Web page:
The president's son-in-law, Jared Kushner, was recently thrust into the national spotlight following reports that he had to amend his security clearance federal disclosure form several times in order to add contacts with foreign officials. Kushner claims that his assistant had prematurely submitted the forms, which is why the foreign contacts had to be added later. But what kind of security clearance does Kushner have?
There are three levels of security clearances for federal employees: confidential, secret, and top secret. Kushner has a top-secret security clearance, which, according to Vox, is typical for White House employees. However, as of July 18, Kushner's security clearance is currently an interim clearance, because the investigation has not concluded. Security clearance investigations for White House employees can last upwards of 400 days, according to Vox, so they are often granted interim clearance so they can begin doing their jobs before that.
In order to get a security clearance, employees fill out the SF-86, or Standard Form 86. It is a 127-page form that asks employees for everything from addresses and personal information to any contact with a foreign national in the last seven years. They must also give details about extended family, past employers, and past residences.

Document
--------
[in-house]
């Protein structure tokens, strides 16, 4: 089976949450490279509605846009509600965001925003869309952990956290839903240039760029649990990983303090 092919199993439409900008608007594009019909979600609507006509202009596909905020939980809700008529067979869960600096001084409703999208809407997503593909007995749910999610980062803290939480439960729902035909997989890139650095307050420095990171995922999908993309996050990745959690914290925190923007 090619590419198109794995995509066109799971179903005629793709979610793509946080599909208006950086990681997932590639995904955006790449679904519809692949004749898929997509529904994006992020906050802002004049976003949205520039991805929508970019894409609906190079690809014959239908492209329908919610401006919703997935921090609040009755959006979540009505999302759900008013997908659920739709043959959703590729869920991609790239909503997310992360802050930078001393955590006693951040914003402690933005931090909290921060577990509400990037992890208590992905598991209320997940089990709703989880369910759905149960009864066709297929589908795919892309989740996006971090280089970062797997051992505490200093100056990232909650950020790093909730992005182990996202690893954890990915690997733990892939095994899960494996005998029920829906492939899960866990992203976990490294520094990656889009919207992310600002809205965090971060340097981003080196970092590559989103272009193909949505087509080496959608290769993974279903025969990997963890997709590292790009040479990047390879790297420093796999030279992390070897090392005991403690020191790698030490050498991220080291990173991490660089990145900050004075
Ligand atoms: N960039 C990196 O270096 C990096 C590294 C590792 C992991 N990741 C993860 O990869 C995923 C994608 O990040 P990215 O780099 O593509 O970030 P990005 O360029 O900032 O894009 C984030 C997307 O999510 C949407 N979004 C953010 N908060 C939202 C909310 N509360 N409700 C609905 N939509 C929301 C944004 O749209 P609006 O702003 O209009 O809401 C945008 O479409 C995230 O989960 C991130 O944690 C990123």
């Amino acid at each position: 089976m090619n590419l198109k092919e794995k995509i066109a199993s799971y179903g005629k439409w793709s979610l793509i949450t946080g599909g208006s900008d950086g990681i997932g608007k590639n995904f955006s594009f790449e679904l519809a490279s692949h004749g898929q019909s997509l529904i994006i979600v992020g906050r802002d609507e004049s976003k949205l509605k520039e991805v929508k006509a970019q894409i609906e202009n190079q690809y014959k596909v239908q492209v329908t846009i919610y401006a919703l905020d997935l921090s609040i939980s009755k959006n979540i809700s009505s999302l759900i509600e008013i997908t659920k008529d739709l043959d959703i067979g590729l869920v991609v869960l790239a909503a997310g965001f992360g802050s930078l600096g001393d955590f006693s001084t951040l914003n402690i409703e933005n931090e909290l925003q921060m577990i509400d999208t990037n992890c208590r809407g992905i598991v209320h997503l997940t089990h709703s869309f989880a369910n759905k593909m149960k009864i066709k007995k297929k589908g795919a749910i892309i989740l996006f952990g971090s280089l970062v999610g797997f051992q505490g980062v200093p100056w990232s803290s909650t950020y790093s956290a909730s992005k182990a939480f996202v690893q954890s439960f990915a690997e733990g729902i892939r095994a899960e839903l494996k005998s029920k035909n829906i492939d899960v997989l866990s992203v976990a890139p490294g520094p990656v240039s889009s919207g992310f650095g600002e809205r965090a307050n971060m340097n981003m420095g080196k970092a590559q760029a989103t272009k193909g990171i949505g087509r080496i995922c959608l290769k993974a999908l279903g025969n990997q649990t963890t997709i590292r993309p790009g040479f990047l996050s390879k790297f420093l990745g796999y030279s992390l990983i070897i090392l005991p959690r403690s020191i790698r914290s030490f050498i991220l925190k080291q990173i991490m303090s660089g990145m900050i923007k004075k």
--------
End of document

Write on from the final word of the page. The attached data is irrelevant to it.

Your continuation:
Federal employees who are also top White House aides and cabinet members undergo an investigation into the SF-86 form information by the FBI. Once that is complete, their security clearance form is passed along to the White House for review, according to TIME.
Ultimately, it's up to the department head to allow or revoke security clearances, and in Kushner's case, that responsibility falls to Trump because Kushner works in the White House.
As a top aid to Trump, Kushner would most likely be approved for a wide variety of information. But even though Kushner has a top-secret security clearance, that doesn't mean he can access anything he wants, whenever he wants. The security clearances are on a need-to-know basis, depending on the situation at hand.
Kushner claims that a "rough draft" of his SF-86 was turned in on Jan. 18 because his assistant mistakenly thought that completed changes meant that the form was ready to send. It was revised, and more than 100 foreign contacts were added. It was revised another time, then once again on June 21. According to CNN, Kushner met with the FBI two days later, on June 23, to interview for the security clearance. The FBI itself doesn't approve security clearances for White House staff, but sends its recommendation to the president for final approval.
Although people have had their security clearances revoked in the past, it's pretty unlikely that President Trump will revoke his son-in-law's.